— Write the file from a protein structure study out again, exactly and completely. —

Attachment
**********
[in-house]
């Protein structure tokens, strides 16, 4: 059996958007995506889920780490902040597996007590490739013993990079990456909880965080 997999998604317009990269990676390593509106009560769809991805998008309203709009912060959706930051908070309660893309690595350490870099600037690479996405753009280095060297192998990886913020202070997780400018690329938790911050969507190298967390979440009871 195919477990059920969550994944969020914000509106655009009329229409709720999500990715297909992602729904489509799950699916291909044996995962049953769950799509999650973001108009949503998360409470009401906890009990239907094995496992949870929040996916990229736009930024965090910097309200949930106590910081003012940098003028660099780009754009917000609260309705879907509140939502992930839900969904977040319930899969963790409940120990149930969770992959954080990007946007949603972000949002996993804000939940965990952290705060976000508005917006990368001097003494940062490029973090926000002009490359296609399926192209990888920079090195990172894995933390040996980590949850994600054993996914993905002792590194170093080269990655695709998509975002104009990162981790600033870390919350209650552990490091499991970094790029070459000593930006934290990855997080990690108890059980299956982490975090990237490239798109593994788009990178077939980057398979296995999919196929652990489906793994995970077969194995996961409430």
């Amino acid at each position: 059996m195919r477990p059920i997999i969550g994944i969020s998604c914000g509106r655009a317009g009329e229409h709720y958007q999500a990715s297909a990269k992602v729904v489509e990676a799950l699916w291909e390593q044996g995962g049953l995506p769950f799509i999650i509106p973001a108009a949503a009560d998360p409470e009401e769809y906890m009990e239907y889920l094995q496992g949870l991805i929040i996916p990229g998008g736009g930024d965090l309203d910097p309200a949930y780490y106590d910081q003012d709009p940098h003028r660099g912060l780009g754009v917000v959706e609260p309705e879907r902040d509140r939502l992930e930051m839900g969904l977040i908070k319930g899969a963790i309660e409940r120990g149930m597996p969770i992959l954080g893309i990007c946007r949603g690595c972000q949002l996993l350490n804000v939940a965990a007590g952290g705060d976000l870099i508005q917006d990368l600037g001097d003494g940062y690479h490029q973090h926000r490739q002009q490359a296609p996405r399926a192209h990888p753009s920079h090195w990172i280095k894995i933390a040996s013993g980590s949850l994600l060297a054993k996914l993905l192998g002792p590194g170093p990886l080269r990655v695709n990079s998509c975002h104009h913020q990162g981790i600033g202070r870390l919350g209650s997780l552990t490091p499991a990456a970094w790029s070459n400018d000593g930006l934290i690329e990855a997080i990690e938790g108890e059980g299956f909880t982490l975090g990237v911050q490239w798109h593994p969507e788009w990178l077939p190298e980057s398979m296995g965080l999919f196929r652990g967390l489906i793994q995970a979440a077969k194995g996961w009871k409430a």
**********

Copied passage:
[in-house]
């Protein structure tokens, strides 16, 4: 059996958007995506889920780490902040597996007590490739013993990079990456909880965080 997999998604317009990269990676390593509106009560769809991805998008309203709009912060959706930051908070309660893309690595350490870099600037690479996405753009280095060297192998990886913020202070997780400018690329938790911050969507190298967390979440009871 195919477990059920969550994944969020914000509106655009009329229409709720999500990715297909992602729904489509799950699916291909044996995962049953769950799509999650973001108009949503998360409470009401906890009990239907094995496992949870929040996916990229736009930024965090910097309200949930106590910081003012940098003028660099780009754009917000609260309705879907509140939502992930839900969904977040319930899969963790409940120990149930969770992959954080990007946007949603972000949002996993804000939940965990952290705060976000508005917006990368001097003494940062490029973090926000002009490359296609399926192209990888920079090195990172894995933390040996980590949850994600054993996914993905002792590194170093080269990655695709998509975002104009990162981790600033870390919350209650552990490091499991970094790029070459000593930006934290990855997080990690108890059980299956982490975090990237490239798109593994788009990178077939980057398979296995999919196929652990489906793994995970077969194995996961409430």
């Amino acid at each position: 059996m195919r477990p059920i997999i969550g994944i969020s998604c914000g509106r655009a317009g009329e229409h709720y958007q999500a990715s297909a990269k992602v729904v489509e990676a799950l699916w291909e390593q044996g995962g049953l995506p769950f799509i999650i509106p973001a108009a949503a009560d998360p409470e009401e769809y906890m009990e239907y889920l094995q496992g949870l991805i929040i996916p990229g998008g736009g930024d965090l309203d910097p309200a949930y780490y106590d910081q003012d709009p940098h003028r660099g912060l780009g754009v917000v959706e609260p309705e879907r902040d509140r939502l992930e930051m839900g969904l977040i908070k319930g899969a963790i309660e409940r120990g149930m597996p969770i992959l954080g893309i990007c946007r949603g690595c972000q949002l996993l350490n804000v939940a965990a007590g952290g705060d976000l870099i508005q917006d990368l600037g001097d003494g940062y690479h490029q973090h926000r490739q002009q490359a296609p996405r399926a192209h990888p753009s920079h090195w990172i280095k894995i933390a040996s013993g980590s949850l994600l060297a054993k996914l993905l192998g002792p590194g170093p990886l080269r990655v695709n990079s998509c975002h104009h913020q990162g981790i600033g202070r870390l919350g209650s997780l552990t490091p499991a990456a970094w790029s070459n400018d000593g930006l934290i690329e990855a997080i990690e938790g108890e059980g299956f909880t982490l975090g990237v911050q490239w798109h593994p969507e788009w990178l077939p190298e980057s398979m296995g965080l999919f196929r652990g967390l489906i793994q995970a979440a077969k194995g996961w009871k409430a």